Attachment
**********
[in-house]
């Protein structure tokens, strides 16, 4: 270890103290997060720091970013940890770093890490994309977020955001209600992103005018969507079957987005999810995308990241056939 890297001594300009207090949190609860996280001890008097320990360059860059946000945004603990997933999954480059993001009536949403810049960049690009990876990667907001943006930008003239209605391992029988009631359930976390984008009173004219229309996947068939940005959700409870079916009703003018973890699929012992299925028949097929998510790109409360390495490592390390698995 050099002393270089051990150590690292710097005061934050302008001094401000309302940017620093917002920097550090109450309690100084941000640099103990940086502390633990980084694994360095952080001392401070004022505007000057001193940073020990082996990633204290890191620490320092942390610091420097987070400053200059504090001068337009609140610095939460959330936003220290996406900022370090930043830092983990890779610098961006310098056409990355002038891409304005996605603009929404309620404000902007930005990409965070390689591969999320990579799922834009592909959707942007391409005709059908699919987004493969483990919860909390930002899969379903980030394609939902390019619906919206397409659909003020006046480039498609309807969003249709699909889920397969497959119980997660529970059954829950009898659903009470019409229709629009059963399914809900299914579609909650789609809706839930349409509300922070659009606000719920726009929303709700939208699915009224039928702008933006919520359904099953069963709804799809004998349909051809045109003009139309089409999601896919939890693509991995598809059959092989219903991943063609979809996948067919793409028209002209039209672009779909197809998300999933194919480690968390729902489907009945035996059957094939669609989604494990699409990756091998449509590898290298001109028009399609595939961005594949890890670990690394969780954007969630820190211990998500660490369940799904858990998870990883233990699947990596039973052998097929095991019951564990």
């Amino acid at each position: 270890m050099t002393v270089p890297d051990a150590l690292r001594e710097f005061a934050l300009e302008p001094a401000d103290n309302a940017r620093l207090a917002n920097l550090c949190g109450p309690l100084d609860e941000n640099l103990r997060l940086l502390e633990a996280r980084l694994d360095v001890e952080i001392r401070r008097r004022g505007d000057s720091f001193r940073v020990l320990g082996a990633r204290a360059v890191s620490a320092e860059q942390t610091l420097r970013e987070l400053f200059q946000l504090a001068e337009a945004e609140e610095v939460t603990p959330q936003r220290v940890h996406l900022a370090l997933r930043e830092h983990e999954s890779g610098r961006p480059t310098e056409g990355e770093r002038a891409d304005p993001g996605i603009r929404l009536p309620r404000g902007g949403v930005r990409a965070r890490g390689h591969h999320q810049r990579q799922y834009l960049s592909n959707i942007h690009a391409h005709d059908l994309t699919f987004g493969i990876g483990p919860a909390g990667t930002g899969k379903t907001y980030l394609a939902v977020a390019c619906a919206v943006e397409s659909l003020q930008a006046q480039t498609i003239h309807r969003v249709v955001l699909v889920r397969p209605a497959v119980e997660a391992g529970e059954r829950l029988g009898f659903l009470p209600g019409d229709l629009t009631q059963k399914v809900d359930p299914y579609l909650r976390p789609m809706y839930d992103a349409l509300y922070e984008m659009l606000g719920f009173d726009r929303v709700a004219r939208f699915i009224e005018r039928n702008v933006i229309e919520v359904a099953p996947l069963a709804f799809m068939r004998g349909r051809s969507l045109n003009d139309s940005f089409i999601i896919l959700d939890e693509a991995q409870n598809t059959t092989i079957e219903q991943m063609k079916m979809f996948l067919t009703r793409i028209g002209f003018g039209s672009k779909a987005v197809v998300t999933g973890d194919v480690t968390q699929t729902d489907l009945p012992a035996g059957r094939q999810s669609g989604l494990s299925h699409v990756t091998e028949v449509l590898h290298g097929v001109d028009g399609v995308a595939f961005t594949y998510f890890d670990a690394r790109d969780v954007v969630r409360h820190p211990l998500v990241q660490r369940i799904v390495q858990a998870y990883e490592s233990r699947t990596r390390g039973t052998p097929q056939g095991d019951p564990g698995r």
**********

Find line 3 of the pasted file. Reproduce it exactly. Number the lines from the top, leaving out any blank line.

């Amino acid at each position: 270890m050099t002393v270089p890297d051990a150590l690292r001594e710097f005061a934050l300009e302008p001094a401000d103290n309302a940017r620093l207090a917002n920097l550090c949190g109450p309690l100084d609860e941000n640099l103990r997060l940086l502390e633990a996280r980084l694994d360095v001890e952080i001392r401070r008097r004022g505007d000057s720091f001193r940073v020990l320990g082996a990633r204290a360059v890191s620490a320092e860059q942390t610091l420097r970013e987070l400053f200059q946000l504090a001068e337009a945004e609140e610095v939460t603990p959330q936003r220290v940890h996406l900022a370090l997933r930043e830092h983990e999954s890779g610098r961006p480059t310098e056409g990355e770093r002038a891409d304005p993001g996605i603009r929404l009536p309620r404000g902007g949403v930005r990409a965070r890490g390689h591969h999320q810049r990579q799922y834009l960049s592909n959707i942007h690009a391409h005709d059908l994309t699919f987004g493969i990876g483990p919860a909390g990667t930002g899969k379903t907001y980030l394609a939902v977020a390019c619906a919206v943006e397409s659909l003020q930008a006046q480039t498609i003239h309807r969003v249709v955001l699909v889920r397969p209605a497959v119980e997660a391992g529970e059954r829950l029988g009898f659903l009470p209600g019409d229709l629009t009631q059963k399914v809900d359930p299914y579609l909650r976390p789609m809706y839930d992103a349409l509300y922070e984008m659009l606000g719920f009173d726009r929303v709700a004219r939208f699915i009224e005018r039928n702008v933006i229309e919520v359904a099953p996947l069963a709804f799809m068939r004998g349909r051809s969507l045109n003009d139309s940005f089409i999601i896919l959700d939890e693509a991995q409870n598809t059959t092989i079957e219903q991943m063609k079916m979809f996948l067919t009703r793409i028209g002209f003018g039209s672009k779909a987005v197809v998300t999933g973890d194919v480690t968390q699929t729902d489907l009945p012992a035996g059957r094939q999810s669609g989604l494990s299925h699409v990756t091998e028949v449509l590898h290298g097929v001109d028009g399609v995308a595939f961005t594949y998510f890890d670990a690394r790109d969780v954007v969630r409360h820190p211990l998500v990241q660490r369940i799904v390495q858990a998870y990883e490592s233990r699947t990596r390390g039973t052998p097929q056939g095991d019951p564990g698995r």